DWP plans community work pilot for unemployed

Create Consortium scheme will allow claimants to keep benefits

A pilot project is being drawn up for a scheme that would allow unemployed people to do paid part-time work for community groups without losing their benefits.

The Create Consortium, a group of not-for-profit organisations, has met officials from the Department for Work and Pensions to discuss details of the scheme.

The DWP pledged to run a pilot of the 'community allowance' in its welfare reform white paper last year. The measure would allow people receiving unemployment or disability benefit to continue to claim it while doing paid community work for up to 16 hours a week.

The Create Consortium was set up to promote the community allowance. Naomi Alexander, its coordinator, said the allowance could create between 20 and 100 part-time jobs in almost 1,500 community organisations in the UK.

She said that community organisations tended to generate large numbers of short-term, part-time jobs, but that it was difficult to find people in deprived communities to fill them because of the way the benefits system was structured.

"A lot of part-time positions such as lollipop ladies and childcare assistants just aren't being filled in deprived communities," said Alexander. "That's because unemployed people often end up worse off if they take on this sort of work.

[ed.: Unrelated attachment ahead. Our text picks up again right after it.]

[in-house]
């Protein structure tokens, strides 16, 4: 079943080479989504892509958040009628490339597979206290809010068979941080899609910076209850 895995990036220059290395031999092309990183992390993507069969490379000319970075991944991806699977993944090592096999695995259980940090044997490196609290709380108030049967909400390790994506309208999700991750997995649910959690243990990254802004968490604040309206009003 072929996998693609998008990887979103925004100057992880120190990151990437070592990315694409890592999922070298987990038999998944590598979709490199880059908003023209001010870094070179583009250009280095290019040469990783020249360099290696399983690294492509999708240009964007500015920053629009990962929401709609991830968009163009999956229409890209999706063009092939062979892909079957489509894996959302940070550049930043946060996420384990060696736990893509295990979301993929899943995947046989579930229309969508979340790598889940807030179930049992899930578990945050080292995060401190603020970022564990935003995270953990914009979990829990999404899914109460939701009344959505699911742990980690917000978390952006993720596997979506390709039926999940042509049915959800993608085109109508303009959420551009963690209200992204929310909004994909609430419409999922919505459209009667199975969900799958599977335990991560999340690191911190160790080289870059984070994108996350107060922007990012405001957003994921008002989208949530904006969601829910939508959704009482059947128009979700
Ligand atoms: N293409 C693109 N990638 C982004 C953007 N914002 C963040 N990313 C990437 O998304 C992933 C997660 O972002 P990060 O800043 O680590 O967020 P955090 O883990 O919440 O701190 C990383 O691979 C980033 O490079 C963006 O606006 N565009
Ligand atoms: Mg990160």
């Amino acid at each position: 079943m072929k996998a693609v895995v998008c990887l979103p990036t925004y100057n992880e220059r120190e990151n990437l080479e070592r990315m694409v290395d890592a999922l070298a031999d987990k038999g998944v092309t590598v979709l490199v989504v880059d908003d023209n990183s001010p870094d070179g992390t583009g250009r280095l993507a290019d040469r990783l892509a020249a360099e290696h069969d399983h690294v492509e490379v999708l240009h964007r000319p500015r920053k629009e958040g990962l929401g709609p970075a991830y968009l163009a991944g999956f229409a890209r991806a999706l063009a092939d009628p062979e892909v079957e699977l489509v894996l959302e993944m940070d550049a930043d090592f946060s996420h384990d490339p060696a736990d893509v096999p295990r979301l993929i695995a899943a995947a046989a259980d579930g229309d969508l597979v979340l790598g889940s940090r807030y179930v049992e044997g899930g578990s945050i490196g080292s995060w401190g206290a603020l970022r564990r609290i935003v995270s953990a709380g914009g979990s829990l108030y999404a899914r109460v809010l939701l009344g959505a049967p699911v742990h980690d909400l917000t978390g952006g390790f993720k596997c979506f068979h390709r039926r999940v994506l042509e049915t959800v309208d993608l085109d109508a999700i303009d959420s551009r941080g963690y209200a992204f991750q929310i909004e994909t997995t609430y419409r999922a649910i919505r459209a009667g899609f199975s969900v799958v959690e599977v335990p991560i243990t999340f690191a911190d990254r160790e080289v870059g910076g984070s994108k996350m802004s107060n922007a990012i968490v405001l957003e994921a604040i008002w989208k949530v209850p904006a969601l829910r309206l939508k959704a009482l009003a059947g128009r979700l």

"A pilot project will allow us to create an evidence base to show how the community allowance will regenerate communities, help people back into work and save the Treasury money."

The Government has agreed to allow a trial for people claiming Employment and Support Allowance, introduced last year to replace incapacity benefit, but the consortium wants it extended to people on Jobseekers' Allowance.

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Unemployed people are missing out on volunteering opportunities because they are receiving the wrong information from job centres, says Volunteering England.

"If someone is volunteering part time, they are entitled to benefits," a spokeswoman for the organisation said. "We have done a lot of work to promote this, but there's still a lack of awareness among staff in job centres. It has got better in recent years, but people are still frequently told they will lose benefits when they volunteer, when this is not actually the case."

Many job centres were also unaware that volunteers were entitled to 48 hours' notice of a job interview and a week's notice of the start of any employment, the spokeswoman said.

The Department for Work and Pensions said it had produced a leaflet to help people understand the rules.

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